More jobs lost despite 'recovery' claims

Issue 

By Peter Boyle

Official unemployment rose by 82,400 in March, bringing the total to 777,100 or 9.3% of the workforce. The greatest loss in jobs was in Victoria (59% of March losses) and NSW (27%), where most of manufacturing industry is located.

However, unemployment rates are still highest in Western Australia (10.3%) and Queensland (10.2%). The NSW rate is 8.3%, Victoria 9.2%, South Australia 9.4% and Tasmania 9.6%.

As usual, the official figures do not show the full extent of the problem. According to the Australian Bureau of Statistics, the labour participation rate has fallen to 63.2%. This means that in March, about 54,000 people (not counted in the unemployment figure) have been discouraged from looking for jobs — joining the half a million adults of working age who are technically not in the job market.

More people have dropped out of the job market in the last six months than in the full course of the 1982-83 recession.

The job figures would also be worse if not for the thousands of people who have been forced to go onto part-time work (the ABS counts a person working one hour a week for pay as being employed!).

More and more workers are being forced to work shorter weeks for less pay with the unofficial cooperation of unions, according to the ABS. Malcolm Stewart, the director of the Federation of Automotive Products Manufacturers, told the April 12 Financial Review that the car component industry had shed 5000 jobs, and 45% of its remaining workforce is working a three- or four-day week.

The Hawke Labor government is trying to tough it out, claiming that the pain of unemployment will be good for the economy in the longer term. Social security minister Graeme Richardson said that the government's "Active Employment Strategy" would provide the unemployed with training which would come in useful when the economy picks up.

However, activists from the Unemployed Workers Union in Launceston, who have studied the AES program, say that the training provided is of little value and that the program is aimed at cutting more people off the dole.

Despite last month's claims by the Hawke government that the recession had bottomed out, there are many indications that unemployment is set to rise even further. The Department of Employment, Education and Training says that there is no sign of a recovery in the job market in the coming months, and the Reserve Bank admits that the recession is proving deeper than it expected.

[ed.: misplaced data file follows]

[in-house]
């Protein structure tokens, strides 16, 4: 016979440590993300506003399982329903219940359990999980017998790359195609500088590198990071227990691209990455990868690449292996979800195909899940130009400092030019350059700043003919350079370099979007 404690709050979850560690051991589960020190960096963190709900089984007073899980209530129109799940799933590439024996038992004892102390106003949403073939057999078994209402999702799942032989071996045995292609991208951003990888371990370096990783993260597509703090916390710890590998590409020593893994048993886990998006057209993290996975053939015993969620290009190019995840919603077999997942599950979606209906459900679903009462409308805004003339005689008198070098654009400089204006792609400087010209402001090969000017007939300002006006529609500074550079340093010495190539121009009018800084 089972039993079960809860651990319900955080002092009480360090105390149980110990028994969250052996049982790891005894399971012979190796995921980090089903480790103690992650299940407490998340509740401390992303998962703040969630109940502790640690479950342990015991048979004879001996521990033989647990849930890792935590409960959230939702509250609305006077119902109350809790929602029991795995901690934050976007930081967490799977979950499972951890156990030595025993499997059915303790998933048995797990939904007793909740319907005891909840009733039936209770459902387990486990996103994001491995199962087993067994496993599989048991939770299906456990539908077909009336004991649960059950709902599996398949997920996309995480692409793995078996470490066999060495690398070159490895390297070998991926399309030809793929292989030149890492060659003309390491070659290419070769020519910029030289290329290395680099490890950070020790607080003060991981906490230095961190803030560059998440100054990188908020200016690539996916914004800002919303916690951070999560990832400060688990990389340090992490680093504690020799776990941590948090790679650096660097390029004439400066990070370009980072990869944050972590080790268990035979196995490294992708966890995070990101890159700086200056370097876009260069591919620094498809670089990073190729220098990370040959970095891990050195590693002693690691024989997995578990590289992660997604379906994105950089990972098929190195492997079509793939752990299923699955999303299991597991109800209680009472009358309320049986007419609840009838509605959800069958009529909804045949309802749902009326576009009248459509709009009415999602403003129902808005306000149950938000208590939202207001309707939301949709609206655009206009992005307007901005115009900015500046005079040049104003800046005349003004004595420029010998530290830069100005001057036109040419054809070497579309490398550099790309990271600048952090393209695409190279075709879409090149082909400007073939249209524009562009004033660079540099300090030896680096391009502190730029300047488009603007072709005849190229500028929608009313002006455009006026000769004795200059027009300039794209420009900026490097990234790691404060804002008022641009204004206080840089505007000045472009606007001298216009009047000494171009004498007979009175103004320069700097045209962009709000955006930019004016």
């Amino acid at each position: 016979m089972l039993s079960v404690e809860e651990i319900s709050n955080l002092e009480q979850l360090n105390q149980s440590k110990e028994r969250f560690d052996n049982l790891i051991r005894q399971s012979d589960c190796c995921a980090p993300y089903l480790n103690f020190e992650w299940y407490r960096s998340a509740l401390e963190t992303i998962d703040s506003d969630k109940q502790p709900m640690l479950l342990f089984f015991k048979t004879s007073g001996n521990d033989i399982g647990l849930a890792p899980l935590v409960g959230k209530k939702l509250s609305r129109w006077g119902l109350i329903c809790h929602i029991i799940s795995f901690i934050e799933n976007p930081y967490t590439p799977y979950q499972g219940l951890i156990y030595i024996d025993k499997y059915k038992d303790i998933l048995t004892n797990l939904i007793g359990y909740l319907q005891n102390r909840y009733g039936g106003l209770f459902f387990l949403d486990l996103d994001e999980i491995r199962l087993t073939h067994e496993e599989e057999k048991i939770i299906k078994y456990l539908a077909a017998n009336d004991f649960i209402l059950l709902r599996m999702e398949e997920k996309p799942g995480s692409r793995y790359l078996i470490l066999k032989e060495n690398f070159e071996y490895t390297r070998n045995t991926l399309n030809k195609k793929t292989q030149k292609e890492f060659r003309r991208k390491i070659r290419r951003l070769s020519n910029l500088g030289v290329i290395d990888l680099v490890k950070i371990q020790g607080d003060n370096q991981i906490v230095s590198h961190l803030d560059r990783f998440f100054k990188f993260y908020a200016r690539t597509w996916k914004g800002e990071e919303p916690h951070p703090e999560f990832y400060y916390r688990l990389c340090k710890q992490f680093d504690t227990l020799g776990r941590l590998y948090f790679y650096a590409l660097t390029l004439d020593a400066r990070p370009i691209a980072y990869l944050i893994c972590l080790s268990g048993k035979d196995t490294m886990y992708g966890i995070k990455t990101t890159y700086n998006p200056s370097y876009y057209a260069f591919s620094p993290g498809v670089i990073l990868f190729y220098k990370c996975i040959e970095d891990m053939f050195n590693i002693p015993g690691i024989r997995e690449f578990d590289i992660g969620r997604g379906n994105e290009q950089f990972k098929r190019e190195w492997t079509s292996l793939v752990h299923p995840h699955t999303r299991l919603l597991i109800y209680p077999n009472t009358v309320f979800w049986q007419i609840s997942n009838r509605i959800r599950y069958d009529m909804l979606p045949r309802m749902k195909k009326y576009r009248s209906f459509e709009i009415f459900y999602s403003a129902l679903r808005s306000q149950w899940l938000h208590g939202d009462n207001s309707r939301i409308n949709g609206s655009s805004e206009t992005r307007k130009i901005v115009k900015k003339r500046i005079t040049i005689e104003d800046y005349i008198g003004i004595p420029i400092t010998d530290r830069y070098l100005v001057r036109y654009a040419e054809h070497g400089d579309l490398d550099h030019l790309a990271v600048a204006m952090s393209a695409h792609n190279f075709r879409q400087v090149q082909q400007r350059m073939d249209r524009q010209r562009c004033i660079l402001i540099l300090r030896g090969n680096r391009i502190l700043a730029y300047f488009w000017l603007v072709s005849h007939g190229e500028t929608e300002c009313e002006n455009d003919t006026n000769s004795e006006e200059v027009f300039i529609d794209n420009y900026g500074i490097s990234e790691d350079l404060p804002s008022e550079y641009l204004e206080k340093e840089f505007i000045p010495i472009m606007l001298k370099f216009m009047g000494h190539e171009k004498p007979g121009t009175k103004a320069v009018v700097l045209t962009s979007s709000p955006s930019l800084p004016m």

The ANZ job advertisement survey shows that further retrenchments can be expected. The National Australia Bank's March quarterly business survey found that 50% of 750 businesses it polled expected weaker trading conditions in the next quarter and did not expect a recovery until six months to a year later. Treasurer Paul Keating pointed to a 1.5% rise in a Westpac-Melbourne leading indicator, reports from some banks that the slump in demand for housing finance had begun to turn around and the recent improvement in the balance of payment figures as evidence that better times were around the corner.

However, conflicting statistical projections aside, all economists concede that a recovery in the Australian economy (which relies on the export of raw materials) depends on the state of the international economy, particularly that of North America. The Hawke government's forecasts all assume an international recovery in the second half of this year.

Such hopes have been dampened by the latest figures from the US, which show an official unemployment figure of 8.6 million, and still rising. Geoffrey Moore, director of Columbia University's Centre for International Business Cycle Research, told the Financial Review: "The recession is still with us — and looks like it will be for several more months".

Consumer credit and credit for car purchases continued to contract in the US, providing no sign of a recovery boosted by domestic spending. Lower wages, cuts in welfare (only 37% of unemployed receive benefits) and the fact that many people haven't recovered from the last recession are combining to dampen domestic demand.

The Gulf War-led recovery has turned out to be an illusion. A New York Times/CBS poll showed consumer confidence deflated after rising during the war. And the possible $15 billion "profit" that the Pentagon may have made on the war won't make much of a dent in the US$300 billion deficit expected this year. n

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